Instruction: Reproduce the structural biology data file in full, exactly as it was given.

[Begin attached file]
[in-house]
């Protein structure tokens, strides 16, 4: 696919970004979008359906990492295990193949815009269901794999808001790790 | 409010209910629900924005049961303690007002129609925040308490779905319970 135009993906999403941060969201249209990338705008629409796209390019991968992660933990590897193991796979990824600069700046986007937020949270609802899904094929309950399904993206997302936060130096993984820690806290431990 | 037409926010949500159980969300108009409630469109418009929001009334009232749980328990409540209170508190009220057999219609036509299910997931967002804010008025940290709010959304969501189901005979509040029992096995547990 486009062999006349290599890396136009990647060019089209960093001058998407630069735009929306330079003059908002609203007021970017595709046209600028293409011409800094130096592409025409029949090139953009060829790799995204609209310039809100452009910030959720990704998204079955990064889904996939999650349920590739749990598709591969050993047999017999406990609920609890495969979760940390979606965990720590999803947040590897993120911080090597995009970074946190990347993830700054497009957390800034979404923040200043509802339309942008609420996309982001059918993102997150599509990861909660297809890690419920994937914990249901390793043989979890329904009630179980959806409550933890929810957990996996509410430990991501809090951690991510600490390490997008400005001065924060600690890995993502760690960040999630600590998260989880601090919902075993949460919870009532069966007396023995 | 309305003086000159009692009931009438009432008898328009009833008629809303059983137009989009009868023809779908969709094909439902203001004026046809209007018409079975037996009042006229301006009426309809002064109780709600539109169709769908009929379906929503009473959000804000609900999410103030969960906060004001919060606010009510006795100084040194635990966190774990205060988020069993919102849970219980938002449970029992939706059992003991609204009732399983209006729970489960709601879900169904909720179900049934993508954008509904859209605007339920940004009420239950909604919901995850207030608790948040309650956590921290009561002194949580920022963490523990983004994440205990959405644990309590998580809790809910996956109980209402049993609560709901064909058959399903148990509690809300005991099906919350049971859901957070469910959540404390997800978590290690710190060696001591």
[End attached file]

[in-house]
């Protein structure tokens, strides 16, 4: 696919970004979008359906990492295990193949815009269901794999808001790790 | 409010209910629900924005049961303690007002129609925040308490779905319970 135009993906999403941060969201249209990338705008629409796209390019991968992660933990590897193991796979990824600069700046986007937020949270609802899904094929309950399904993206997302936060130096993984820690806290431990 | 037409926010949500159980969300108009409630469109418009929001009334009232749980328990409540209170508190009220057999219609036509299910997931967002804010008025940290709010959304969501189901005979509040029992096995547990 486009062999006349290599890396136009990647060019089209960093001058998407630069735009929306330079003059908002609203007021970017595709046209600028293409011409800094130096592409025409029949090139953009060829790799995204609209310039809100452009910030959720990704998204079955990064889904996939999650349920590739749990598709591969050993047999017999406990609920609890495969979760940390979606965990720590999803947040590897993120911080090597995009970074946190990347993830700054497009957390800034979404923040200043509802339309942008609420996309982001059918993102997150599509990861909660297809890690419920994937914990249901390793043989979890329904009630179980959806409550933890929810957990996996509410430990991501809090951690991510600490390490997008400005001065924060600690890995993502760690960040999630600590998260989880601090919902075993949460919870009532069966007396023995 | 309305003086000159009692009931009438009432008898328009009833008629809303059983137009989009009868023809779908969709094909439902203001004026046809209007018409079975037996009042006229301006009426309809002064109780709600539109169709769908009929379906929503009473959000804000609900999410103030969960906060004001919060606010009510006795100084040194635990966190774990205060988020069993919102849970219980938002449970029992939706059992003991609204009732399983209006729970489960709601879900169904909720179900049934993508954008509904859209605007339920940004009420239950909604919901995850207030608790948040309650956590921290009561002194949580920022963490523990983004994440205990959405644990309590998580809790809910996956109980209402049993609560709901064909058959399903148990509690809300005991099906919350049971859901957070469910959540404390997800978590290690710190060696001591």